It always amazes me how the Americanization of other cuisines has been so prominent in our culture. You know what I mean. Think of Chinese-American cooking, which is nothing like the cuisine you would encounter in China.  Think of what we did with French cooking. For example, Vichyssoise is not French. It is an American invention. It was invented in 1917 at the Ritz hotel by a French chef. Then there’s Tex-Mex cooking. You will not find chimichangas in upscale restaurants in Mexico City. Again, another America addition. When I was in Italy, pasta was mainly served as side dish. We made it the main course with such things as spaghetti with meatballs. And, thinking of meatballs, that is where I came across this tidbit, Teriyaki Meatballs. Again, another Americanization of another traditional cuisine, this time, Japanese.

I tried this recipe and it was nothing short of marvelous. You may not find teriyaki meatballs in a restaurant in  Japan (unless they’re catering to Americans), but you can make it at home and enjoy the essence of all the diverse flavors in this dish. With plain steamed rice, it makes for a great repast.

The recipe includes sazón accent (Goya makes a good brand) which is, honestly, a substitute for MSG and can be found in any food store these days.  It is optional in the recipe if you have any qualms.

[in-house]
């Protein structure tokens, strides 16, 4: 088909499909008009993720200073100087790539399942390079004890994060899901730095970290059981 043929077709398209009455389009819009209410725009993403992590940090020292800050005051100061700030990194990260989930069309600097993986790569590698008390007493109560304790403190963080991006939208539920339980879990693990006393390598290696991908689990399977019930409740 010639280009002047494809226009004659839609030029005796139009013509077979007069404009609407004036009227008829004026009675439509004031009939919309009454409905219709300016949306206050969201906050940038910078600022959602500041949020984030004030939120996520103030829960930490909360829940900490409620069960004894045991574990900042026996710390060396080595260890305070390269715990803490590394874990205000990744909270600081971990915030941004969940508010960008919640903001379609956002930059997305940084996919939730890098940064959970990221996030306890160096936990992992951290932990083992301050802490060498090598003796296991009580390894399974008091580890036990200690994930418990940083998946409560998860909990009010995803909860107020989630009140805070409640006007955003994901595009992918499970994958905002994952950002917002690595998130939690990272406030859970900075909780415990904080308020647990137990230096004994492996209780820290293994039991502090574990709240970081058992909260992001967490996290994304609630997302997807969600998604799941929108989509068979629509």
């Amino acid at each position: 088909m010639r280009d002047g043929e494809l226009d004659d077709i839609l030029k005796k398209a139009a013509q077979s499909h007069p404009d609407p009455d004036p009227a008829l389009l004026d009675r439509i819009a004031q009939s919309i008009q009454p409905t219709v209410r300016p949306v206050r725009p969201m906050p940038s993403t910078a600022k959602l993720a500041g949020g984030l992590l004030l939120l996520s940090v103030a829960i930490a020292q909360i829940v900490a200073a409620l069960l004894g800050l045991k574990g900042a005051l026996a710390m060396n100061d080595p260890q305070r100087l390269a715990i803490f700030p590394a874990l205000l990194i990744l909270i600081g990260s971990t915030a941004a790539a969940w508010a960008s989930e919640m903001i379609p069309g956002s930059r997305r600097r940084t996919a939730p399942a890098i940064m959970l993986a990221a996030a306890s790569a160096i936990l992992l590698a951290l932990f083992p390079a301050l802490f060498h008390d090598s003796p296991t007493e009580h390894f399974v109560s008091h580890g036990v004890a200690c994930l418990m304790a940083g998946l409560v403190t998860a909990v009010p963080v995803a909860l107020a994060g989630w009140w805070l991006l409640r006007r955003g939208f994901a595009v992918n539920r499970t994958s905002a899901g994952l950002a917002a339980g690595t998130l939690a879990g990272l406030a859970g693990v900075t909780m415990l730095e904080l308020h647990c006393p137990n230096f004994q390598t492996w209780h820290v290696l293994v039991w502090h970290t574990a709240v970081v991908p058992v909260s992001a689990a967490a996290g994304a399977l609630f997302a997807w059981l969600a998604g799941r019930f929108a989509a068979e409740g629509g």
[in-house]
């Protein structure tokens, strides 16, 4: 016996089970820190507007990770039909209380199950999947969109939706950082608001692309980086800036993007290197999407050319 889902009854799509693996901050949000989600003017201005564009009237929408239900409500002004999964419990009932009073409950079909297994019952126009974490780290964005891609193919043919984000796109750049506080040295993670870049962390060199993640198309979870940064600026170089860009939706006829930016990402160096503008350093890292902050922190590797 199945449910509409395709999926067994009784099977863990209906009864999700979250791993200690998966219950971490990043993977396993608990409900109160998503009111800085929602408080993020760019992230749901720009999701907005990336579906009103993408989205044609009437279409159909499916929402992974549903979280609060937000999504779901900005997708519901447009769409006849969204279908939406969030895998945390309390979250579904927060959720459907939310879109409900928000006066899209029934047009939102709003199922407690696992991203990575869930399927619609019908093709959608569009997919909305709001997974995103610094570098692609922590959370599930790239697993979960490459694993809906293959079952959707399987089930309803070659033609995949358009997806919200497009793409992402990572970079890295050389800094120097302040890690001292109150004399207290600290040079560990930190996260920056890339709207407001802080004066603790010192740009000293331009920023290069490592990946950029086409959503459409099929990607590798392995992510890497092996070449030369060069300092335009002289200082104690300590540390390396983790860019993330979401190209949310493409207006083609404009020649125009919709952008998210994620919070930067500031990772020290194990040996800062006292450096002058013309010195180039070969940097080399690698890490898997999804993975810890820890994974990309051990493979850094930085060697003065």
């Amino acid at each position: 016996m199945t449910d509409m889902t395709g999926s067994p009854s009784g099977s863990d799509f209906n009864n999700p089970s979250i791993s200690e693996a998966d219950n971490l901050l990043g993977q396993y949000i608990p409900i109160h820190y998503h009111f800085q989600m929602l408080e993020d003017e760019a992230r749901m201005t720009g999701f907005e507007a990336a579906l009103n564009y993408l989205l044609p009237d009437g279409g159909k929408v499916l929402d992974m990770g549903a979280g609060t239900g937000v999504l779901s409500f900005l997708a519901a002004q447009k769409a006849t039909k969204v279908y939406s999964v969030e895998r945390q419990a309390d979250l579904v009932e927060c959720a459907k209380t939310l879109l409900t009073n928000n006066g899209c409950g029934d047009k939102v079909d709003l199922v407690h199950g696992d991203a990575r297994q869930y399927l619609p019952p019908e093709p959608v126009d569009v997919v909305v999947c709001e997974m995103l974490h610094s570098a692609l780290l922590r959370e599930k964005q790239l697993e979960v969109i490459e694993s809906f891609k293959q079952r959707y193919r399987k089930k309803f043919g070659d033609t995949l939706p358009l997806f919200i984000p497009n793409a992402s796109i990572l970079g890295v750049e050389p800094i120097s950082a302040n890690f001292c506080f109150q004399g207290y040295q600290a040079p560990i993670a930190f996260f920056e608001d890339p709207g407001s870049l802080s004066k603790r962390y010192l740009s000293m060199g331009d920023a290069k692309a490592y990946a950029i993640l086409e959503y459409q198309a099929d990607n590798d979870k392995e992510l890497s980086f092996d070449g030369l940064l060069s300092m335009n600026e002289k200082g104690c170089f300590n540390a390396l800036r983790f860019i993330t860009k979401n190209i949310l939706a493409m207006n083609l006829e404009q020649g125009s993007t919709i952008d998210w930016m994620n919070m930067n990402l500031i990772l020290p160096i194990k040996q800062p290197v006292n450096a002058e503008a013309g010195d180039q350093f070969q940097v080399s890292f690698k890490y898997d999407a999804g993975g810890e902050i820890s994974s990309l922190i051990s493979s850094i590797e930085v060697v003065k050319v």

1 pound lean ground beef
2 tablespoons chopped fresh parsley
2 tablespoons chopped fresh chives
¼ cup diced scallions
1 egg
3 tablespoons bread crumbs
Salt to taste
White pepper to taste
Butter or oil for frying

½ cup soy sauce
White pepper to taste
Sugar to taste
1 packet sazón accent (optional)
Pinch of allspice
¼ teaspoon ground ginger


  1. Mix ground beef thoroughly with parsley, chives and scallions. Stir in egg and bread crumbs. Season to taste with salt and pepper. Shape into balls about 1½ to 2 inches in diameter.
  2.  Heat butter or oil in a heavy skillet. Add meatballs and fry for about 5 minutes or so or until browned on all sides.
  3.  While meatballs are frying, prepare sauce. In a small saucepan, heat soy sauce over low heat. Season with salt, pepper, sugar, sazón accent, allspice and ground ginger.
  4.  Pour hot sauce over meatballs. Let stand for 5 minutes so flavors can blend.
    Yield: 4 servings.